New research by the Australia Council for the Arts (ACA) has underlined the opportunities and challenges facing event operators in an increasingly digital landscape, with audiences saying that “the live experience is no longer just about ‘in-person’ attendance”.
The study, entitled ‘In Real Life: Mapping digital cultural engagement in the first decades of the 21st century’, explored the impact of accelerating digital usage on the arts.
The ACA highlighted the Sydney Opera House’s digital season, the Melbourne Digital Concert Hall and the Darwin Aboriginal Art Fair as examples of how creative institutions have adapted to present their work to audiences in spite of pandemic-related restrictions.
However, the report added that the transition to digital consumption has presented significant policy and commercial challenges.
Listing the key highlights of the study, the ACA stated: “For many people, the live experience is no longer just about ‘in-person’ attendance. It can mean experiencing art simultaneously with others and watching events unfold in real time.
“Australians are increasingly engaging with the arts online – and the line between ‘artist’ and ‘audience’ is increasingly blurred due to the rise of participatory digital technologies.
“Audience expectations are changing and now often include: the ability to insert oneself into the story, an artwork or an art experience; access to multiple lines of communication – with performers, audience members, and other participants.”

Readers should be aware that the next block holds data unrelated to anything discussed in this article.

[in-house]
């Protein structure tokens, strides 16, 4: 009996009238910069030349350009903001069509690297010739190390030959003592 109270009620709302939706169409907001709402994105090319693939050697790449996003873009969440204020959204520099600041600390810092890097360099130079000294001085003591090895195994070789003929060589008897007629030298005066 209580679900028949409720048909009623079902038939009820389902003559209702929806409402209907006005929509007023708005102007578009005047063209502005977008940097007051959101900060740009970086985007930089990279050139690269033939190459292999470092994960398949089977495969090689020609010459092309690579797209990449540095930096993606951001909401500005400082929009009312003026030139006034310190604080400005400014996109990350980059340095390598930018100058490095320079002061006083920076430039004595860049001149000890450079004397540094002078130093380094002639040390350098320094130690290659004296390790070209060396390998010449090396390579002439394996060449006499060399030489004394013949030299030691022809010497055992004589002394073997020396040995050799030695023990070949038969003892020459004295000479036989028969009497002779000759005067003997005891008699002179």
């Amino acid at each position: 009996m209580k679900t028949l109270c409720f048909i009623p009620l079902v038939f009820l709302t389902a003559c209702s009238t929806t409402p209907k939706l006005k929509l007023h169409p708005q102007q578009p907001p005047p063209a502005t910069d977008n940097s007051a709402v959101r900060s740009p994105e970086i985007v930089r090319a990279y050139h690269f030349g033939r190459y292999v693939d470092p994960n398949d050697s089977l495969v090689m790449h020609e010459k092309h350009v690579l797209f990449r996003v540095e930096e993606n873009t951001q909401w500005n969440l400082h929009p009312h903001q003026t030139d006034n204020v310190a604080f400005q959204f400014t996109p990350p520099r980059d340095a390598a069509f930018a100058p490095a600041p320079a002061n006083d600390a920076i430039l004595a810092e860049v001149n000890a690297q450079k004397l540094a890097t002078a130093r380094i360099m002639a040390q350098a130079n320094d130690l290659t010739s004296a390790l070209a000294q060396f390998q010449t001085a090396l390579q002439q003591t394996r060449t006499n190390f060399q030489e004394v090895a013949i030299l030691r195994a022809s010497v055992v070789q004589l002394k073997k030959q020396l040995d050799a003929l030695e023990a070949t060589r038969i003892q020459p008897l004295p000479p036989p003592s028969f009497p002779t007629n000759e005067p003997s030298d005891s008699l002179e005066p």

Another key finding was that audiences expect “significant access to arts and culture for minimal cost”, with digital technology having “made it harder for copyright holders to exert control over artworks, but… also led to an expansion of options for sharing and remixing artistic content.”
Australia Council CEO Adrian Collette said: “We now have literally at our fingertips almost infinite possibilities to discover, connect, engage and create culture online. We have seen, particularly throughout the pandemic, how digital technologies have enabled more people to access the arts and cultural experiences.
“We also know these changes – that were already occurring and have been accelerated by the pandemic – have deep ramifications for the creative sector. There is a need to discuss and respond to key challenges – from creating sustainable business models to ensuring all Australians, particularly those with disability, older Australians and those in regional and remote communities, are able to access and benefit from creative participation.”